8:1-15 Brothers, we want you to know about the grace of God which was given in the Churches of Macedonia. We want you to know that even when they were going through a severe test of their faith when things were pressing sorely on them, their overflowing happiness and their poverty which reached the very depths of destitution combined to overflow into the wealth of their generosity. For, I bear witness, they gave according to their ability, yes, beyond their ability, quite spontaneously, begging us and strongly urging us to give them the privilege of sharing in this service designed for the help of God's dedicated people. It was not only as we hoped that they gave, but, first, by God's will, they gave themselves to the Lord and to us. We were so impressed by this that we have invited Titus, as in your case he began it, so to bring to its completion this act of generosity. But, just as you excel in everything--in faith, in speech, in knowledge, and in all earnestness and in the love which went out from you to come to rest in us--I urge you to excel also in this act of generosity. This is not an order that I am giving you, but I am using the example of the earnestness of others to prove the genuineness of your love. For you know the grace of our Lord Jesus Christ. You know that it was for your sakes that, though he was rich, he became poor, that you, by his poverty, might become rich. It is my opinion that I give you in this matter. This is to your good, you, who as long ago as last year, were the first not only to do this but to desire to do it. Now complete the action, so that your readiness to set this scheme in hand may be matched by your completing it according to your means. For if readiness to give already exists, to make it fully acceptable a man is called upon to give in proportion to what he has and not in proportion to what he has not. You are not called on to give so that others may have relief while you yourselves are hard pressed. But things will even themselves up. At the present time your abundance must be used to relieve their lack, so that some day their abundance may be used to relieve your lack, so that things may be evened up, just as it stands written, "He who gathered his much had not too much, and he who gathered his little had not too little."
One of the schemes that lay nearest to Paul's heart was the collection that he was organizing for the Church of Jerusalem. This was the Mother Church but she was poor, and it was Paul's desire that all the Gentiles' Churches should remember and help that Church which was their mother in the faith. So here he reminds the Corinthians of their duty and urges them to generosity.
He uses five arguments to appeal to them to give worthily.
(i) He cites the example of others. He tells them how generous the Macedonian Churches had been. They were poor and in trouble but they gave all they had, far more than anyone could have expected. At the Jewish Feast of Purim there is a regulation which says that, however poor a man is, he must find someone poorer than himself and give him a gift. It is not always those who are most wealthy who are most generous; often those who have least to give are the most ready to give. As the common saying has it, "It is the poor who help the poor," because they know what poverty is like.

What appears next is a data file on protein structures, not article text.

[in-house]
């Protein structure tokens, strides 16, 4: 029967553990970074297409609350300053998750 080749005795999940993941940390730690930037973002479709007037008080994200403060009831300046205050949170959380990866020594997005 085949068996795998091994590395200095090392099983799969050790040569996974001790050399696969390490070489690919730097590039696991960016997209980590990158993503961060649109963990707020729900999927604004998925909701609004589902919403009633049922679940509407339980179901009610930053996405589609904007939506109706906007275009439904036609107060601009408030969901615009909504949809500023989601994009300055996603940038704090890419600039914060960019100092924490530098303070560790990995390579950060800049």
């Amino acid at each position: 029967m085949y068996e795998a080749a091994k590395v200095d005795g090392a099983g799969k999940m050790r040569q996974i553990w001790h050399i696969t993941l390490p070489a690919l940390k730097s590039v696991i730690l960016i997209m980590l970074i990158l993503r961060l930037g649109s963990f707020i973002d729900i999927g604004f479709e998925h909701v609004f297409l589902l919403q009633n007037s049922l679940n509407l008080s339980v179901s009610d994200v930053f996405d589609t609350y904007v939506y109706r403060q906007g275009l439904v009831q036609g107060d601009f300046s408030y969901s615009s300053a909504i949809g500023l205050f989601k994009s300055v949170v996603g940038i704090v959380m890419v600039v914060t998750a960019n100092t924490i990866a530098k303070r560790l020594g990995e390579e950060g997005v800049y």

(ii) He cites the example of Jesus Christ. For Paul the sacrifice of Jesus did not begin on the Cross. It did not even begin with his birth. It began in heaven, when he laid his glory by and consented to come to earth. Paul's challenge to the Christian is, "With that tremendous example of generosity before you, how can you hold back?"
(iii) He cites their own past record. They have been foremost in everything. Can they then lag behind in this? If men were only true to their own highest standards, if we all lived always at our best, what a difference it would make!
(iv) He stresses the necessity of putting fine feeling into fine action. The Corinthians had been the first to feel the appeal of this scheme. But a feeling which remains only a feeling, a pity which remains a pity only of the heart, a fine desire that never turns into a fine deed, is a sadly truncated and frustrated thing. The tragedy of life so often is, not that we have no high impulses, but that we fail to turn them into actions.
(v) He reminds them that life has a strange way of evening things up. Far more often than not we find that it is measured to us with the same measure as we measure to others. Life has a way of repaying bounty with bounty, and the sparing spirit with the sparing spirit.
Paul says a very fine thing about the Macedonians. He says that first of all they gave themselves--and so indeed they did. Two of them stand out above all the others. There was Aristarchus of Thessalonica. He was with Paul on the last journey to Rome ( Acts 28:2 ). Like Luke, he must have come to a great decision. Paul was under arrest and on his way to trial before the Emperor. There was only one way in which Aristarchus could have accompanied him, and that was by enrolling himself as Paul's slave. Aristarchus in the fullest sense gave himself. There was Epaphroditus. When Paul was in prison in the later days, he came to him with a gift from Philippi, and there in prison he fell grievously ill. As Paul said of him, "he nearly died for the work of Christ" ( Philippians 2:26-30 ).
No gift can be in any real sense a gift unless the giver gives with it a bit of himself. That is why personal giving is always the highest kind, and that is the kind of giving of which Jesus Christ is the supreme example.
The Old Testament quotation with which Paul concludes this passage is from Exodus 16:18 , which tells how when the Israelites gathered the manna in the wilderness, whether a man gathered little or much, it was enough.